Recently, ArtSake was invited to write a guest post for the Mass Humanties blog, The Public Humanist. In it, we talk about how ArtSake is a place for dialogue about art, but that even more to the point, art itself is a kind of dialogue, a give and take between different forces, different ideas.
Nothing embodies that notion better than a recent work by Niho Kozuru (Sculpture/Installation Fellow ’09). Niho was commissioned to create a sculpture for the permanent collection of the Sheldon Museum of Art in Lincoln, Nebraska in response to “Song of the Bird (Bird Song),” a granite and marble sculpture by Isamu Noguchi that has stood in the museum’s Great Hall for many years. Niho’s new work, “Transplanted,” is now complete and has been installed.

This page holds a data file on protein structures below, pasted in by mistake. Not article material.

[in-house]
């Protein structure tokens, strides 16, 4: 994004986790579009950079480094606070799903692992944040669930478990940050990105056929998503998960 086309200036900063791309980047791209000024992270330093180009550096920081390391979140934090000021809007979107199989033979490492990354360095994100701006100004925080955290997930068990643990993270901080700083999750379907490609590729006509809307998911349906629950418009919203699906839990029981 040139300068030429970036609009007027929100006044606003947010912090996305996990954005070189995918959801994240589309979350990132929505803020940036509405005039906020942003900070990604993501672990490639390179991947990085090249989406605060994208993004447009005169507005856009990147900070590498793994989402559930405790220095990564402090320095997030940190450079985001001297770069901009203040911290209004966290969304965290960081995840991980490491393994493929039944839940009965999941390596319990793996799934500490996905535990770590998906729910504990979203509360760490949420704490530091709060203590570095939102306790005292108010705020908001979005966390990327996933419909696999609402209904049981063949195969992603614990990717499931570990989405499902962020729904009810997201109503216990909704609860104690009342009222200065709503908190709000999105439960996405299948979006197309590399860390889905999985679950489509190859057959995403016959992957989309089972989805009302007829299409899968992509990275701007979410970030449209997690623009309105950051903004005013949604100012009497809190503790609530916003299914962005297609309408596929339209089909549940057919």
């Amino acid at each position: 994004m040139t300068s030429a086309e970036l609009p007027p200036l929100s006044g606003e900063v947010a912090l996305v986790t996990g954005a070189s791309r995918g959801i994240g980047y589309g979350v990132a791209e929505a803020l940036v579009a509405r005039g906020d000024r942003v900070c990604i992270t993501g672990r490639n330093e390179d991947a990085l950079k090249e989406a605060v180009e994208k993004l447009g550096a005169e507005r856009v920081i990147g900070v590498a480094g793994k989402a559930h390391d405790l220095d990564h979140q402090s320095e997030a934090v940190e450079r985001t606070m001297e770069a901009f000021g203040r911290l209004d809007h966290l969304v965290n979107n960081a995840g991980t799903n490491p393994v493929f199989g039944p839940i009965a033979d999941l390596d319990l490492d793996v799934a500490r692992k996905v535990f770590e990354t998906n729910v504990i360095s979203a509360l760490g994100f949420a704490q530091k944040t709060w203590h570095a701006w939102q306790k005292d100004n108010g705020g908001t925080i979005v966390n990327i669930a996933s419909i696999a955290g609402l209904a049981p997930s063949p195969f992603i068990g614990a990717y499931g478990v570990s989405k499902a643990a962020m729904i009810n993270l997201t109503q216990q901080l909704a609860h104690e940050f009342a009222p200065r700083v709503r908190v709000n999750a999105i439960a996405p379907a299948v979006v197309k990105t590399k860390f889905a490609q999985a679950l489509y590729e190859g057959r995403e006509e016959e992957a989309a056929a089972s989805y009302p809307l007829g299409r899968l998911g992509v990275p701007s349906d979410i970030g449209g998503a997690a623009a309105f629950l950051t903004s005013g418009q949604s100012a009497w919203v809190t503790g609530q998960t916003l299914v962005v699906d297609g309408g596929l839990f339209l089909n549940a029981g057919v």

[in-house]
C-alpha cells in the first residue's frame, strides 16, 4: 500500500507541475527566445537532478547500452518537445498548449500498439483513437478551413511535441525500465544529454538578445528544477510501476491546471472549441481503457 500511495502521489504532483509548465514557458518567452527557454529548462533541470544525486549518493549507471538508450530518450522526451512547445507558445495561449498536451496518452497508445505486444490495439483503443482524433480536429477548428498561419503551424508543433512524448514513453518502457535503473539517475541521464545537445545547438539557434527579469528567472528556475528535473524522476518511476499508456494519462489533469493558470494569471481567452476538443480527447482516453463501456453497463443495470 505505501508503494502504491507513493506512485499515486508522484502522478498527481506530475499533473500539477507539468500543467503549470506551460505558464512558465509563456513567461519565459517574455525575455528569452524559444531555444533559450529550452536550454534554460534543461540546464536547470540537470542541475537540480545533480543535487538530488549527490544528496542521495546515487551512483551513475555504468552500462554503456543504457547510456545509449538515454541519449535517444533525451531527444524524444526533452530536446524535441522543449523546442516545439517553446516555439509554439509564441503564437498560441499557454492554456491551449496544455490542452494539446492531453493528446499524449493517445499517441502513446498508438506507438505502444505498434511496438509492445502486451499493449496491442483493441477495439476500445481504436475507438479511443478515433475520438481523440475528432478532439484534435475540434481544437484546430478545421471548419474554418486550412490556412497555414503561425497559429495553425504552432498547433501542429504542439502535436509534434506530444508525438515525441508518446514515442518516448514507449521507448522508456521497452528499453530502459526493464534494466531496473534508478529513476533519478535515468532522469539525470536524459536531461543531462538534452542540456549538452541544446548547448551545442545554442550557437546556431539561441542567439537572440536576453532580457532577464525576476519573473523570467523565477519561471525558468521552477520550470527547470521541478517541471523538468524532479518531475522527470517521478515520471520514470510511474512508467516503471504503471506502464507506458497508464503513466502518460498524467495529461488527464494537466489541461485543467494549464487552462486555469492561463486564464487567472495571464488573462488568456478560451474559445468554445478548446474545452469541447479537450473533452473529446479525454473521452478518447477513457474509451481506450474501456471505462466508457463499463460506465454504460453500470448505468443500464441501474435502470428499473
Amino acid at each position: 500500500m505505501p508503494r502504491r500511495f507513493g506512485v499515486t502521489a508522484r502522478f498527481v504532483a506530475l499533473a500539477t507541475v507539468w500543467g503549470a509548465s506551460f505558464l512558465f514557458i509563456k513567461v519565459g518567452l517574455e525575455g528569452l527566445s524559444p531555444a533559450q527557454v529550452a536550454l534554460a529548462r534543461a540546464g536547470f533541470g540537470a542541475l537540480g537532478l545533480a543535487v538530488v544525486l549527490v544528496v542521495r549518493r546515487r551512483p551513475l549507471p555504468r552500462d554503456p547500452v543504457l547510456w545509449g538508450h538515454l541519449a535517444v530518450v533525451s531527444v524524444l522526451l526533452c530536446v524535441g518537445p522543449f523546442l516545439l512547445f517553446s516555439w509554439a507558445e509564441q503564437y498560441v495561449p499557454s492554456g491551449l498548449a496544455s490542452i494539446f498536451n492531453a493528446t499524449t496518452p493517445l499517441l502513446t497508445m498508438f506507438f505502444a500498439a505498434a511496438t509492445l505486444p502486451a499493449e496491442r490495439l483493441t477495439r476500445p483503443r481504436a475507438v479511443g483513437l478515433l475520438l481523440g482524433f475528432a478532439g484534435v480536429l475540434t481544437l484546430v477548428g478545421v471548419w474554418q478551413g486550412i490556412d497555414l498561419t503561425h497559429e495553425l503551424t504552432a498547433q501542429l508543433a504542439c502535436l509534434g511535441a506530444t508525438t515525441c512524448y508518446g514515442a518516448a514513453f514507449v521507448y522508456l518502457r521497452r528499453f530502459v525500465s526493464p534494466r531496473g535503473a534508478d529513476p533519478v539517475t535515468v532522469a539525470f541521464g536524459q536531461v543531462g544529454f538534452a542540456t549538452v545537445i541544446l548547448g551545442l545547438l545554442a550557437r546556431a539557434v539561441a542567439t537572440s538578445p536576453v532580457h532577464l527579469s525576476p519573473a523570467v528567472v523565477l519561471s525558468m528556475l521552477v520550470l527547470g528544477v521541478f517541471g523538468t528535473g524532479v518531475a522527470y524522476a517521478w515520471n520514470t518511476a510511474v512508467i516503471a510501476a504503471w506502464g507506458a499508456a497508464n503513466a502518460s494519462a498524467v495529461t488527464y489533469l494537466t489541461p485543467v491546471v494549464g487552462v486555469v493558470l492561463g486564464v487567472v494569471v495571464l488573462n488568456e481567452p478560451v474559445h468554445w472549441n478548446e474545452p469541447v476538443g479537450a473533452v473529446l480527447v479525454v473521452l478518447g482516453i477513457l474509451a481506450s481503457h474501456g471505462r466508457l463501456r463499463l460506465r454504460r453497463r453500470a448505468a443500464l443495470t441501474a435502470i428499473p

In an article for the Lincoln Journal Star discussing the sculpture and Niho’s process, L. Kent Wolgamott describes it as:
Brightly colored and playful, it awakens the solemn, white-marbled space, catching the light to dance in the eyes. Made of rubber over steel rods, it is new material surrounded by pieces in traditional stone and metal. Constructed from molds cast from turned wood architectural elements, like urns, it is post-modernism smack in the middle of a temple of high modernism.
Learn about more continuing adventures by past MCC awardees in our Fellows Notes.
Image: Niho Kozuru, TRANSPLANTED (2011), in the Sheldon Museum of Art’s Great Hall (Photo by Francis Gardler, Lincoln Journal Star).